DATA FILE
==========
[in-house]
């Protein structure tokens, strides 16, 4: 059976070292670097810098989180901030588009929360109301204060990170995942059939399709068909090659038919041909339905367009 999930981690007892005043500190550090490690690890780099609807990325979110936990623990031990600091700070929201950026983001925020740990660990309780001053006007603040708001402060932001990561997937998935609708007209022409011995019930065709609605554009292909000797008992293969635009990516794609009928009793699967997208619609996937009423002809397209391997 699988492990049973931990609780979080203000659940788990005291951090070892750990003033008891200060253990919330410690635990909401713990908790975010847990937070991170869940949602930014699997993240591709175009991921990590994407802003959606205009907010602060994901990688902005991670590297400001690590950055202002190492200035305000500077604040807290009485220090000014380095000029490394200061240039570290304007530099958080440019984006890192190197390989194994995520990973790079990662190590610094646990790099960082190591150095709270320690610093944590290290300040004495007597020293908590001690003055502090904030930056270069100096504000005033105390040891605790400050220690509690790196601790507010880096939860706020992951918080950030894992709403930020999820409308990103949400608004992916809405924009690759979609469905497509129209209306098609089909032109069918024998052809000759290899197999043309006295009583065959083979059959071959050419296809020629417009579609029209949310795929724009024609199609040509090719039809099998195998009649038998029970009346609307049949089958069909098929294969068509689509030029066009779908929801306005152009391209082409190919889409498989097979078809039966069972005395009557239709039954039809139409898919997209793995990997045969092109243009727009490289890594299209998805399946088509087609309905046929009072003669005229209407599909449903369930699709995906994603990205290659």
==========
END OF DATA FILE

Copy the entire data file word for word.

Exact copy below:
[in-house]
């Protein structure tokens, strides 16, 4: 059976070292670097810098989180901030588009929360109301204060990170995942059939399709068909090659038919041909339905367009 999930981690007892005043500190550090490690690890780099609807990325979110936990623990031990600091700070929201950026983001925020740990660990309780001053006007603040708001402060932001990561997937998935609708007209022409011995019930065709609605554009292909000797008992293969635009990516794609009928009793699967997208619609996937009423002809397209391997 699988492990049973931990609780979080203000659940788990005291951090070892750990003033008891200060253990919330410690635990909401713990908790975010847990937070991170869940949602930014699997993240591709175009991921990590994407802003959606205009907010602060994901990688902005991670590297400001690590950055202002190492200035305000500077604040807290009485220090000014380095000029490394200061240039570290304007530099958080440019984006890192190197390989194994995520990973790079990662190590610094646990790099960082190591150095709270320690610093944590290290300040004495007597020293908590001690003055502090904030930056270069100096504000005033105390040891605790400050220690509690790196601790507010880096939860706020992951918080950030894992709403930020999820409308990103949400608004992916809405924009690759979609469905497509129209209306098609089909032109069918024998052809000759290899197999043309006295009583065959083979059959071959050419296809020629417009579609029209949310795929724009024609199609040509090719039809099998195998009649038998029970009346609307049949089958069909098929294969068509689509030029066009779908929801306005152009391209082409190919889409498989097979078809039966069972005395009557239709039954039809139409898919997209793995990997045969092109243009727009490289890594299209998805399946088509087609309905046929009072003669005229209407599909449903369930699709995906994603990205290659």